Serotonergic dysfunctions have been linked to many neuropsychiatric illnesses. Medications to treat these disorders aim to stabilize the levels of serotonin in the synaptic cleft. While current treatments have provided relief to millions of patients, they present tolerance and efficacy problems. Owing to this, there is a need for conceptually novel therapies capable of safely treat a high proportion of patients. Our long-term objective is to understand Tryptophan Hydroxylase 2 (TPH2). TPH2 catalyzes the first and rate-limiting step in the transformation of tryptophan into serotonin in the brain. TPH2 has been found to be phosphorylated;this modification has been reported to result in increased TPH2 stability and enhanced activity. We hypothesize that post-translational modification (PTM) of TPH2 to play an important role in the in vivo regulation of this key enzyme. To corroborate this hypothesis, I plan to map in vivo PTMs on TPH2 through mass spectrometry (MS) based proteomics. Furthermore, through the use of affinity purification in combination with MS, I aim to characterize binding partners for TPH2. The proposed work is innovative, because it utilizes modern techniques to solve questions inaccessible through conventional biochemical experiments. The results of this study can provide important information about the physiological control of TPH2 and can open the door to a new, more selective generation of antidepressants with fewer side effects, able to increase serotonin synthesis through the enhancement of brain-specific TPH2 activity. We will pursue these studies in two specific aims:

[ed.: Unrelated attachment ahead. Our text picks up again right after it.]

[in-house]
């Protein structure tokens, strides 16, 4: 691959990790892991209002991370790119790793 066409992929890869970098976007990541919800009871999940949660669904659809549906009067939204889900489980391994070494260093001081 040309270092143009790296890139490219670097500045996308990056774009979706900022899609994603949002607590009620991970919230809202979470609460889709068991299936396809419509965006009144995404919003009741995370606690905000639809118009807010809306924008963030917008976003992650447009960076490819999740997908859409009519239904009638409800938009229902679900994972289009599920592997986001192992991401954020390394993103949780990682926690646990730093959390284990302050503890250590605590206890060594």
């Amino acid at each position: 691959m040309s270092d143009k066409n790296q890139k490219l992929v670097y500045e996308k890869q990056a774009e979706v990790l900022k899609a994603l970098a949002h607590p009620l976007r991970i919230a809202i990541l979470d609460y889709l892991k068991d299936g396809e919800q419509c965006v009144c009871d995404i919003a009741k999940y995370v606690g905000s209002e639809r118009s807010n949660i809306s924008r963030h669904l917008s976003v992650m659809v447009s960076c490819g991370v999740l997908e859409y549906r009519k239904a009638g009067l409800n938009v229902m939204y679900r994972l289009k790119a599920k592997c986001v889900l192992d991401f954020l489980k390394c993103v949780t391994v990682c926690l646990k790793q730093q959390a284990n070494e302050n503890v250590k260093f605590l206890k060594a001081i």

Specific Aim #1 : Explore the in vivo post-translational modification of TPH2 through MS -based proteomics.
We aim to explore the post-translational regulation of TPH2 in physiologically relevant settings through mass spectrometry (MS) proteomics. To do this, I will stably transform 6XHis-tagged TPH2 into mammalian (PC12) cells. Alternatively, I plan to extract TPH2 from rat brain raphe. I will analyze PTMs of TPH2 from these two sources through MS based proteomics.
Specific Aim #2 : Identify protein-protein interactions involving TPH2 through affinity purification in combination with MS.
We aim to identify novel TPH2 binding partners. Interacting proteins can regulate TPH2's function. To date, 14-3-3 proteins are the only known TPH2 binding partner. In these experiments, I will extract tagged TPH2 from PC12 cells, and identify co-purifying proteins through MS. Again, co-purifying (interacting) proteins will be identified through MS.
Low levels of the neurotransmitter serotonin are linked to various psychiatric disorders such as depression, obsessive compulsive disorder, schizophrenia and autism among many others. In the brain, Tryptophan hydroxylase 2 (TPH2) catalyzes the first and rate-limiting step in the transformation of tryptophan into serotonin. The regulation of this protein is poorly understood;
we aim to comprehend how it is controlled. The results of this study can ultimately open the door to a new, more selective generation of antidepressants with fewer side effects.
|Torrente, Mariana P; Gelenberg, Alan J; Vrana, Kent E (2012) Boosting serotonin in the brain: is it time to revamp the treatment of depression? J Psychopharmacol 26:629-35|